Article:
There has been a flurry of news reports recently touting the droves of Millennials moving to the suburbs. Although this may make for a great headline, the message is not representative of what is actually occurring within the housing market.
First, the cited survey by the National Association of Realtors (NAR) focuses on Millennial homebuyers, not their migration patterns--the latter includes both buyers and renters. Second, the key point in the survey’s lead stated that when Millennials do buy a home, they are buying outside of the central city. This is not news, given central city pricing and substandard city schools. However, the article is not making the point that all Millennials are moving to the suburbs.
On this subject, we have a few thoughts:
1. Net migration of 18-34-year-olds to the suburbs is nothing new.
2. What is new is the substantial decline in the rate of net migration to the suburbs (the difference between those moving from the city to the suburbs and from the suburbs to the city).
- During the period 1999/2000, net migration of 18-34-year-olds to the suburbs was 1.9 percent of 18-34-year-olds. During the 2013/2014 period, this declined by more than half to 0.8 percent.
Because of this significant decline, even though the size of the 18-34-year age cohort increased from 64 million to 72 million between 1999 and 2014, the net number moving to the suburbs declined by 643,000--essentially more Millennials are living in cities due to reduction in outmigration and population growth.
3. The reduction in net migration to the suburbs has been caused by a significant reduction in the percentage of people moving from the city to the suburbs.
- During the period 1999/2000, 4.1 percent of 18-34-year-olds moved from the city to the suburbs. During the period 2013/2014, 2.7 percent moved from the city to the suburbs, a 36 percent decline. Millennials are delaying the move from Gotham to Mayberry.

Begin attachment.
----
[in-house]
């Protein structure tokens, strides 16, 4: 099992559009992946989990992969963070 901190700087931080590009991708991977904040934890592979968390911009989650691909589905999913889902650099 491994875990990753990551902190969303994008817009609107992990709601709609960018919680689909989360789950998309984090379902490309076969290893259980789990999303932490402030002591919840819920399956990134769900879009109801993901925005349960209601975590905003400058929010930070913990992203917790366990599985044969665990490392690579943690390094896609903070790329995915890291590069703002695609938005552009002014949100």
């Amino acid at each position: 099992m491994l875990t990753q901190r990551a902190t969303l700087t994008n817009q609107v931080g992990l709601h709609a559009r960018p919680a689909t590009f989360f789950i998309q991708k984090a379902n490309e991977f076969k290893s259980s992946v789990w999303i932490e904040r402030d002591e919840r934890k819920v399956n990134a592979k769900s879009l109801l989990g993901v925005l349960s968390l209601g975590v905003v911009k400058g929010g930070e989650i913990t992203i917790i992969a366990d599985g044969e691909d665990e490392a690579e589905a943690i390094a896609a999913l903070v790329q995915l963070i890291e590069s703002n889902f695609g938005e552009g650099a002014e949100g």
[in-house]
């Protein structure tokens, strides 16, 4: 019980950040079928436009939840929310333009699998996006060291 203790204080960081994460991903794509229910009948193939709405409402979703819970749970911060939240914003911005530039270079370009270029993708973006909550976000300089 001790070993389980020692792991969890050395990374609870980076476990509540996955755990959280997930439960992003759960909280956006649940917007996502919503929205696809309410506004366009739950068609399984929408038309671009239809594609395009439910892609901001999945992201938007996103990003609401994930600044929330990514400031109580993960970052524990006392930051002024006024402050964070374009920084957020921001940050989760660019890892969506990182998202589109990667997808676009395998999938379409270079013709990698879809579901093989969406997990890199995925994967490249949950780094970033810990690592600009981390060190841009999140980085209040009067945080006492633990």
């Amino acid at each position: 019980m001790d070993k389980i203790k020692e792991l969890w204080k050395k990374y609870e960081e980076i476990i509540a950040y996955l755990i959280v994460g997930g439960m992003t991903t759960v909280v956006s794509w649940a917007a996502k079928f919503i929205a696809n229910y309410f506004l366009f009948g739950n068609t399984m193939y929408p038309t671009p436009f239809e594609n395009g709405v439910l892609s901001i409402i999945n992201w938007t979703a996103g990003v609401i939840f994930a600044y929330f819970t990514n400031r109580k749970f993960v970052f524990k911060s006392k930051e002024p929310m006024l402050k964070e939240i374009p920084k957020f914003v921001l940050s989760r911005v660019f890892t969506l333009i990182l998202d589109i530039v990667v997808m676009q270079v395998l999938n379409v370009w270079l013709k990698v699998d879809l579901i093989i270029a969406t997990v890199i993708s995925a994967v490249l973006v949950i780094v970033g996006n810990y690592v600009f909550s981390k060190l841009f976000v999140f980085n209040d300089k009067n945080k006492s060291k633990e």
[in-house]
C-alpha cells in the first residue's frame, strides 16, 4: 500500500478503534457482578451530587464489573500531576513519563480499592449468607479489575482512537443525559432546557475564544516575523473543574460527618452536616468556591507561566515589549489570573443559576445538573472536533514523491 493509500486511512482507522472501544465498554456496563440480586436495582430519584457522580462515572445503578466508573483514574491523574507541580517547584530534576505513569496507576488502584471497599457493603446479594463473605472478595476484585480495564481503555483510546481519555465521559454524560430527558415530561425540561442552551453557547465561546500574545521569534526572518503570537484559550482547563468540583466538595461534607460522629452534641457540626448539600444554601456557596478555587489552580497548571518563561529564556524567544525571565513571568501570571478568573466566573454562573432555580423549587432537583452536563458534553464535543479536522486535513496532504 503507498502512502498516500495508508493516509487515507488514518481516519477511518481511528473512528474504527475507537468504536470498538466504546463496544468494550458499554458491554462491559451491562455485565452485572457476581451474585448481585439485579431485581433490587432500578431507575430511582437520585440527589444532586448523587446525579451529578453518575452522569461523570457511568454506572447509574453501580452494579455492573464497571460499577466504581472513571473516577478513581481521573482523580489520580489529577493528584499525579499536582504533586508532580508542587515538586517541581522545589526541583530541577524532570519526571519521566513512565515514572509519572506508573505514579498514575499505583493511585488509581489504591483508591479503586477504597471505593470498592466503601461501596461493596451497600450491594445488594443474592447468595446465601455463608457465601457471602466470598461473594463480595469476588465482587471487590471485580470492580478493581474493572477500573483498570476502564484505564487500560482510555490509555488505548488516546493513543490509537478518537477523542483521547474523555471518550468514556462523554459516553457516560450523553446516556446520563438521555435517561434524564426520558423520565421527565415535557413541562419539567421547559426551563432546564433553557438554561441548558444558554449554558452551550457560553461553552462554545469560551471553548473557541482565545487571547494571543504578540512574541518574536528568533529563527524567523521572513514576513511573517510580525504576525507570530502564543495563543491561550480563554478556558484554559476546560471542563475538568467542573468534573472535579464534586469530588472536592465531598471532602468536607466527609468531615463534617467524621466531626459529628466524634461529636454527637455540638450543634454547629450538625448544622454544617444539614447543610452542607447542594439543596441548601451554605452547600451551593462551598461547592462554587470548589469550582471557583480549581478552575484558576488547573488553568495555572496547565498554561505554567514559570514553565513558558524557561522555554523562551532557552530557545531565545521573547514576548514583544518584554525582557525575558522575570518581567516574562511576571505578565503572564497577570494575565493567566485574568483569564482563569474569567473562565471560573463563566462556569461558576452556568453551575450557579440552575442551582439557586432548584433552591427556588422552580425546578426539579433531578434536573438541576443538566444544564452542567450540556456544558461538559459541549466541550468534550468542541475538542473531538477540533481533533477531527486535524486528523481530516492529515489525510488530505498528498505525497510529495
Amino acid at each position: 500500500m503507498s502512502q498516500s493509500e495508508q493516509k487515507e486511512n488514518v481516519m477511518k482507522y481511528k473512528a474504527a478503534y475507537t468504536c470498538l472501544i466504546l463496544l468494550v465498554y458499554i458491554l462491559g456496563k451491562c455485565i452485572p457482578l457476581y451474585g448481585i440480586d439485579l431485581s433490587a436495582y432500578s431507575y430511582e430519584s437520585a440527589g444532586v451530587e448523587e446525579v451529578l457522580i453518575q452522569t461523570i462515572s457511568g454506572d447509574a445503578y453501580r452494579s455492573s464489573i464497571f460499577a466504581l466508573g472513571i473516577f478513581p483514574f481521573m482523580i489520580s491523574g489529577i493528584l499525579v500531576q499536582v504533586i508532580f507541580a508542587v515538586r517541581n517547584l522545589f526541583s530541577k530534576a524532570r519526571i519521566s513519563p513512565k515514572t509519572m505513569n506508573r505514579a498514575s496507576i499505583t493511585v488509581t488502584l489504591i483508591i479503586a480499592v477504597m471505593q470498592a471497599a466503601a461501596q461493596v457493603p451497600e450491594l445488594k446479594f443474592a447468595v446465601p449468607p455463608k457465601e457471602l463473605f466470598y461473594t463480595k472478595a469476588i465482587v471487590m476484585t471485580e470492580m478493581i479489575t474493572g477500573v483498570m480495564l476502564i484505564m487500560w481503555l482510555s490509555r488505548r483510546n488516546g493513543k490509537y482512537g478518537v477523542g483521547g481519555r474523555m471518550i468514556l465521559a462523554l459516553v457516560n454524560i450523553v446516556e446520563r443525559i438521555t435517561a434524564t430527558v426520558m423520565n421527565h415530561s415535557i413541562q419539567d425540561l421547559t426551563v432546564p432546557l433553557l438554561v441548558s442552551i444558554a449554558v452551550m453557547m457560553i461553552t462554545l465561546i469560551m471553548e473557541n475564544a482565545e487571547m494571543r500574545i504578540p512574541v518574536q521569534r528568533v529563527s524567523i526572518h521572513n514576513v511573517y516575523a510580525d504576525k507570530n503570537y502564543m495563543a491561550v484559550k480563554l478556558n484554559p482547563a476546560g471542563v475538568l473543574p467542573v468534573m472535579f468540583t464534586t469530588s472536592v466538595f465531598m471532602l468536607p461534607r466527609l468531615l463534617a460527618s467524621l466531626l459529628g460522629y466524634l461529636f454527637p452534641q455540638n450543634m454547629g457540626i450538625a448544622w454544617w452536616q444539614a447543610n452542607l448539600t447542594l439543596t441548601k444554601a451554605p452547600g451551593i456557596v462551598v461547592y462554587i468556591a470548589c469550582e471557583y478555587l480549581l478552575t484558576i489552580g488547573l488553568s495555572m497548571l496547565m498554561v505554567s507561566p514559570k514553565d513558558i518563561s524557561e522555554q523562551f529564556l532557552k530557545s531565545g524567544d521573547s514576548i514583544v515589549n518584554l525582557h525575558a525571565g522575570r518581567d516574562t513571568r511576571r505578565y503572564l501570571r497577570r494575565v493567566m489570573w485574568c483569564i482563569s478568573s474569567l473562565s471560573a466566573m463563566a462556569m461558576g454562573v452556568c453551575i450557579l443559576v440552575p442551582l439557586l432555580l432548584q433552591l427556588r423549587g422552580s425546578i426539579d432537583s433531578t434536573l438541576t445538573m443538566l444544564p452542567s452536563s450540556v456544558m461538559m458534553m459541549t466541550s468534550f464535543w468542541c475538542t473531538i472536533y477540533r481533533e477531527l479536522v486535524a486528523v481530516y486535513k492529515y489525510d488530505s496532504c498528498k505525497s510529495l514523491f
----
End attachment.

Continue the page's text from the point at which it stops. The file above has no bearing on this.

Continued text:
4. “I won’t go!” Interestingly, the subset of 25-29-year-olds seem to be the age group most resisting the move to Mayberry.
- The rate of migration among 25-29-year-olds from the city to the suburbs declined nearly 50 percent between the 1999/2000 and 2013/2014 timeframes, falling from 4.8 percent to 2.5 percent.
5. As we wrote about in a research piece on our website titled, “Millennial Mirage,” Millennials aren’t necessarily different in their housing habits, as they are having children and wanting to own homes, but they are delaying these events. This factor, along with the sheer size of the Millennial generation, is creating a near-term demand tailwind. However, as the next generation coming behind the Millennials is smaller, expect that today's demographic and lifestyle tailwind may very well become a headwind in the future. Many real estate investors are building for today's demand and potentially are not planning for reductions in future demand.
Summary: Contrary to recent reporting, Millennials are increasingly delaying the move from Gotham to Mayberry, creating a significant tailwind for urban multifamily housing. However, Millennials are only delaying their migration and will eventually succumb to the call of the "burbs" as previous generations have in search of better schools and more space.